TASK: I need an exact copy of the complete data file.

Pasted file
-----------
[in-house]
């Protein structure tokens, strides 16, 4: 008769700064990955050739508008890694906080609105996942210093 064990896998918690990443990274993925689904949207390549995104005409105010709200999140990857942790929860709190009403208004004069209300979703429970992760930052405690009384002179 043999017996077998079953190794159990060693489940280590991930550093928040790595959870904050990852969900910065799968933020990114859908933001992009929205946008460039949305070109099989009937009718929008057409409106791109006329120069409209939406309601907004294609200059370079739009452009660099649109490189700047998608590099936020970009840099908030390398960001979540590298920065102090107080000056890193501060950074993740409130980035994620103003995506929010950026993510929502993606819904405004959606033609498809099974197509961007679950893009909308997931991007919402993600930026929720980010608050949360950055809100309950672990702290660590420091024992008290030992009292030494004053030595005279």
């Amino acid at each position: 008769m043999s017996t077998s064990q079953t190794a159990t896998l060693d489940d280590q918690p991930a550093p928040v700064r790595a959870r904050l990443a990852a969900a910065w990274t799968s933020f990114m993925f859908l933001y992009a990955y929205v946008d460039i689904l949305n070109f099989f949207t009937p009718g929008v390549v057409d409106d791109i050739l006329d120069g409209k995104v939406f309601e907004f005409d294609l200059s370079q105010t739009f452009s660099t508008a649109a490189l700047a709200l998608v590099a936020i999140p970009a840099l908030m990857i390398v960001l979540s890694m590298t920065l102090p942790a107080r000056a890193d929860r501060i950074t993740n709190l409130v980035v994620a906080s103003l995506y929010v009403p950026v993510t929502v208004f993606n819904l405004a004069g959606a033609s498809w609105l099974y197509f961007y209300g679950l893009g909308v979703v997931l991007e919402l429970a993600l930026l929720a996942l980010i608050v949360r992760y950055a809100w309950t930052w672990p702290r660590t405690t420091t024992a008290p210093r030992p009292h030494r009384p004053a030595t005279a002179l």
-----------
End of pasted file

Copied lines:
[in-house]
């Protein structure tokens, strides 16, 4: 008769700064990955050739508008890694906080609105996942210093 064990896998918690990443990274993925689904949207390549995104005409105010709200999140990857942790929860709190009403208004004069209300979703429970992760930052405690009384002179 043999017996077998079953190794159990060693489940280590991930550093928040790595959870904050990852969900910065799968933020990114859908933001992009929205946008460039949305070109099989009937009718929008057409409106791109006329120069409209939406309601907004294609200059370079739009452009660099649109490189700047998608590099936020970009840099908030390398960001979540590298920065102090107080000056890193501060950074993740409130980035994620103003995506929010950026993510929502993606819904405004959606033609498809099974197509961007679950893009909308997931991007919402993600930026929720980010608050949360950055809100309950672990702290660590420091024992008290030992009292030494004053030595005279």
């Amino acid at each position: 008769m043999s017996t077998s064990q079953t190794a159990t896998l060693d489940d280590q918690p991930a550093p928040v700064r790595a959870r904050l990443a990852a969900a910065w990274t799968s933020f990114m993925f859908l933001y992009a990955y929205v946008d460039i689904l949305n070109f099989f949207t009937p009718g929008v390549v057409d409106d791109i050739l006329d120069g409209k995104v939406f309601e907004f005409d294609l200059s370079q105010t739009f452009s660099t508008a649109a490189l700047a709200l998608v590099a936020i999140p970009a840099l908030m990857i390398v960001l979540s890694m590298t920065l102090p942790a107080r000056a890193d929860r501060i950074t993740n709190l409130v980035v994620a906080s103003l995506y929010v009403p950026v993510t929502v208004f993606n819904l405004a004069g959606a033609s498809w609105l099974y197509f961007y209300g679950l893009g909308v979703v997931l991007e919402l429970a993600l930026l929720a996942l980010i608050v949360r992760y950055a809100w309950t930052w672990p702290r660590t405690t420091t024992a008290p210093r030992p009292h030494r009384p004053a030595t005279a002179l």